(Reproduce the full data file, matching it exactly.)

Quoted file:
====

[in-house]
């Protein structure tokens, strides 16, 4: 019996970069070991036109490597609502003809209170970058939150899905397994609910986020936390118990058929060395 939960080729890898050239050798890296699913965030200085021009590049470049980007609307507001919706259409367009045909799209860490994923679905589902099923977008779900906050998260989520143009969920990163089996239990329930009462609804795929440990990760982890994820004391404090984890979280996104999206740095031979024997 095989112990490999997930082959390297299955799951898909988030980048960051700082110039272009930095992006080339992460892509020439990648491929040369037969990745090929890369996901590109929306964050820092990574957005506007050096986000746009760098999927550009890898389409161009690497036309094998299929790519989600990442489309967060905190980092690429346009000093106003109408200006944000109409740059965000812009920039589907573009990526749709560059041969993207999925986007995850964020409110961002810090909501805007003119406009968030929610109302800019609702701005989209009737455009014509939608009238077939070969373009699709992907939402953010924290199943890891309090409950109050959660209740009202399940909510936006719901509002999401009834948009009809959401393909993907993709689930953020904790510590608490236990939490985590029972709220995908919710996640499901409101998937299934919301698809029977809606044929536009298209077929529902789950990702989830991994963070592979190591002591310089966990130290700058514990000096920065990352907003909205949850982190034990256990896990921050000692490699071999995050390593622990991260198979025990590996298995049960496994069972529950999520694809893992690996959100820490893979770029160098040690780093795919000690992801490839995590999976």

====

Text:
[in-house]
């Protein structure tokens, strides 16, 4: 019996970069070991036109490597609502003809209170970058939150899905397994609910986020936390118990058929060395 939960080729890898050239050798890296699913965030200085021009590049470049980007609307507001919706259409367009045909799209860490994923679905589902099923977008779900906050998260989520143009969920990163089996239990329930009462609804795929440990990760982890994820004391404090984890979280996104999206740095031979024997 095989112990490999997930082959390297299955799951898909988030980048960051700082110039272009930095992006080339992460892509020439990648491929040369037969990745090929890369996901590109929306964050820092990574957005506007050096986000746009760098999927550009890898389409161009690497036309094998299929790519989600990442489309967060905190980092690429346009000093106003109408200006944000109409740059965000812009920039589907573009990526749709560059041969993207999925986007995850964020409110961002810090909501805007003119406009968030929610109302800019609702701005989209009737455009014509939608009238077939070969373009699709992907939402953010924290199943890891309090409950109050959660209740009202399940909510936006719901509002999401009834948009009809959401393909993907993709689930953020904790510590608490236990939490985590029972709220995908919710996640499901409101998937299934919301698809029977809606044929536009298209077929529902789950990702989830991994963070592979190591002591310089966990130290700058514990000096920065990352907003909205949850982190034990256990896990921050000692490699071999995050390593622990991260198979025990590996298995049960496994069972529950999520694809893992690996959100820490893979770029160098040690780093795919000690992801490839995590999976």